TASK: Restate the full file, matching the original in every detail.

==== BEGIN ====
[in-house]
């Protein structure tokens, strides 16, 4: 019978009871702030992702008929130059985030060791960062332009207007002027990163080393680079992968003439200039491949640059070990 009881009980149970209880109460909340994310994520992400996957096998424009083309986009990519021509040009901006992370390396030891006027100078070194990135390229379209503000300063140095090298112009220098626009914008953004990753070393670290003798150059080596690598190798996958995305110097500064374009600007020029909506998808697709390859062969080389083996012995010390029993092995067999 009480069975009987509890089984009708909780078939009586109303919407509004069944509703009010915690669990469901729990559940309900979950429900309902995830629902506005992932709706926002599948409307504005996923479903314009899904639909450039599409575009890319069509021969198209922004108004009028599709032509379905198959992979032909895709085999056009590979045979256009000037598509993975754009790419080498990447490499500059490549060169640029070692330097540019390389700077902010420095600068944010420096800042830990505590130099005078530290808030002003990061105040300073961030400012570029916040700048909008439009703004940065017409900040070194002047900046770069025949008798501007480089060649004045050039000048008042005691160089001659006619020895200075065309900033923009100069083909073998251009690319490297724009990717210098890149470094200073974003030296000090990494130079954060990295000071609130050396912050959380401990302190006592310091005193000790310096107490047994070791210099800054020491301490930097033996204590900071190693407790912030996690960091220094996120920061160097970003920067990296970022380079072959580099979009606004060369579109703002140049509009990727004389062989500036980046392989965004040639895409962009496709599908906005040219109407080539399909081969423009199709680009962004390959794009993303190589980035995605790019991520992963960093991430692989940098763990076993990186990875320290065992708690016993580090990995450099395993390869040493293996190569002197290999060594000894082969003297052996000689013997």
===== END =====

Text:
[in-house]
């Protein structure tokens, strides 16, 4: 019978009871702030992702008929130059985030060791960062332009207007002027990163080393680079992968003439200039491949640059070990 009881009980149970209880109460909340994310994520992400996957096998424009083309986009990519021509040009901006992370390396030891006027100078070194990135390229379209503000300063140095090298112009220098626009914008953004990753070393670290003798150059080596690598190798996958995305110097500064374009600007020029909506998808697709390859062969080389083996012995010390029993092995067999 009480069975009987509890089984009708909780078939009586109303919407509004069944509703009010915690669990469901729990559940309900979950429900309902995830629902506005992932709706926002599948409307504005996923479903314009899904639909450039599409575009890319069509021969198209922004108004009028599709032509379905198959992979032909895709085999056009590979045979256009000037598509993975754009790419080498990447490499500059490549060169640029070692330097540019390389700077902010420095600068944010420096800042830990505590130099005078530290808030002003990061105040300073961030400012570029916040700048909008439009703004940065017409900040070194002047900046770069025949008798501007480089060649004045050039000048008042005691160089001659006619020895200075065309900033923009100069083909073998251009690319490297724009990717210098890149470094200073974003030296000090990494130079954060990295000071609130050396912050959380401990302190006592310091005193000790310096107490047994070791210099800054020491301490930097033996204590900071190693407790912030996690960091220094996120920061160097970003920067990296970022380079072959580099979009606004060369579109703002140049509009990727004389062989500036980046392989965004040639895409962009496709599908906005040219109407080539399909081969423009199709680009962004390959794009993303190589980035995605790019991520992963960093991430692989940098763990076993990186990875320290065992708690016993580090990995450099395993390869040493293996190569002197290999060594000894082969003297052996000689013997």